To support someone who has been diagnosed with cancer, offer your caring presence, advises the American Cancer Society. Do not try to change the way a person is feeling or make light of the upsetting news she has just received. Simply make yourself available as a comforting, non-judgmental friend who listens when she is ready to talk.
It is important to put your own feelings aside when supporting a person dealing with a cancer diagnosis, explains the American Cancer Society. Do not try to provide opinions or theories about medical procedures with which you are unfamiliar, and avoid offering unasked-for advice.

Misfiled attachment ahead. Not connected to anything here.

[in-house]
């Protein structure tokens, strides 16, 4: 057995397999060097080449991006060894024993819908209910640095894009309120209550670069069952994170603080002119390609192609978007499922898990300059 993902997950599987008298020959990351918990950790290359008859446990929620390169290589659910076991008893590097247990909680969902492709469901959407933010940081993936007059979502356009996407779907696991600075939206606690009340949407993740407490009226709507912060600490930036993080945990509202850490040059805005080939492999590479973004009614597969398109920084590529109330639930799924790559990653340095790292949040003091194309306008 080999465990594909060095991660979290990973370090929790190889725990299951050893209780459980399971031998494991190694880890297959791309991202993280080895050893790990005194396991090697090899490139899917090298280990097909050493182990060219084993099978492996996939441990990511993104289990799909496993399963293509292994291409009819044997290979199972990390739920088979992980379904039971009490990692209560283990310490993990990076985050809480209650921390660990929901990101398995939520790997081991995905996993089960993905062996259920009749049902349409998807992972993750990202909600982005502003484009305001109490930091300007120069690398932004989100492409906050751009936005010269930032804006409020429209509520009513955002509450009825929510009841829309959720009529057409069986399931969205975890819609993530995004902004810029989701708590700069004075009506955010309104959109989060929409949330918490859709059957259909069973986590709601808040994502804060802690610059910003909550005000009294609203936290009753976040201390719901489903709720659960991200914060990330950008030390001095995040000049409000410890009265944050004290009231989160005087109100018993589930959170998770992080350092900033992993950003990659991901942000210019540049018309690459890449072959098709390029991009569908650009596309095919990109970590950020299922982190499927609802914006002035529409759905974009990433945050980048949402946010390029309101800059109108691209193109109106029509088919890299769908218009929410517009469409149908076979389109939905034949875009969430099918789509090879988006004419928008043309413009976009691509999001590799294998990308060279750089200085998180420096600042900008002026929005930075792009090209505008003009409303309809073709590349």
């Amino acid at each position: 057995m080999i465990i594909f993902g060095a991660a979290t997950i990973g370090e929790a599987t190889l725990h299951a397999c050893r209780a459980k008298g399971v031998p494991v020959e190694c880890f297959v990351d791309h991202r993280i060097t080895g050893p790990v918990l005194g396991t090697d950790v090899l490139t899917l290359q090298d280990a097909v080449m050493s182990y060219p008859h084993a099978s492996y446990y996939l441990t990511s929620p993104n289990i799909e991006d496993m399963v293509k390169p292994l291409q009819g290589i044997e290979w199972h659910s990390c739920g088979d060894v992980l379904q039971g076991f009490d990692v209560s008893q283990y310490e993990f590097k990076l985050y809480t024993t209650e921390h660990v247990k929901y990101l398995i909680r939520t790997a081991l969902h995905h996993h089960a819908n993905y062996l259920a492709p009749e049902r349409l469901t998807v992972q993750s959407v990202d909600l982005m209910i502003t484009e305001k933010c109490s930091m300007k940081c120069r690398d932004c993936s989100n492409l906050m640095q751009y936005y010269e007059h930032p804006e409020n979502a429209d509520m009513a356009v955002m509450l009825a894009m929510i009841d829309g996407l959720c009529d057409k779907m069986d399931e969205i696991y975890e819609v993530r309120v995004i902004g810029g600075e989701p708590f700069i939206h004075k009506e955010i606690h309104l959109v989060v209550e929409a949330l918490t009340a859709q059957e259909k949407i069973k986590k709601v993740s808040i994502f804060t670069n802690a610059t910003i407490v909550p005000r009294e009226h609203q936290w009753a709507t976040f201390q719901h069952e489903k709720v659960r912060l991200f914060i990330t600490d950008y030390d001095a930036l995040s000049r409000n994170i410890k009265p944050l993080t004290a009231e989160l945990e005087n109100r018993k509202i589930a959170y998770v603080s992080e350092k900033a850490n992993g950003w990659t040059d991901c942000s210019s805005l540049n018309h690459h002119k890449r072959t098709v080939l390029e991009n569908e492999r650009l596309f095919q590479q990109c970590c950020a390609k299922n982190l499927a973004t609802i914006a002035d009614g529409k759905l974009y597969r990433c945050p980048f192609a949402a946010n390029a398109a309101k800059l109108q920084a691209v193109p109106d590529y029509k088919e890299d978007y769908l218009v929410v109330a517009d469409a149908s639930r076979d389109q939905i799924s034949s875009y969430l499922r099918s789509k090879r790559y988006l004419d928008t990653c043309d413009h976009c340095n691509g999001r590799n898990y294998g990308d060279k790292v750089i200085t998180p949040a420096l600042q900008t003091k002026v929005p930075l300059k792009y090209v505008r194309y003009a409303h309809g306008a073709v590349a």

Cancer patients face a wide variety of emotionally charged fears, notes the American Cancer Society, and the caregiver must be prepared to encounter several different scenarios. One patient may not yet be ready to accept her diagnosis and may be in shock or denial; another may be experiencing an emotional breakdown. Take your cues for how to respond from the patient, and be sure to respect her desire for privacy.
Do not exclude a person from regular plans and activities because of her illness, warns the American Cancer Society. Strive for normalcy in your relationship, and offer to help in practical ways, such as with transportation, meal planning or childcare.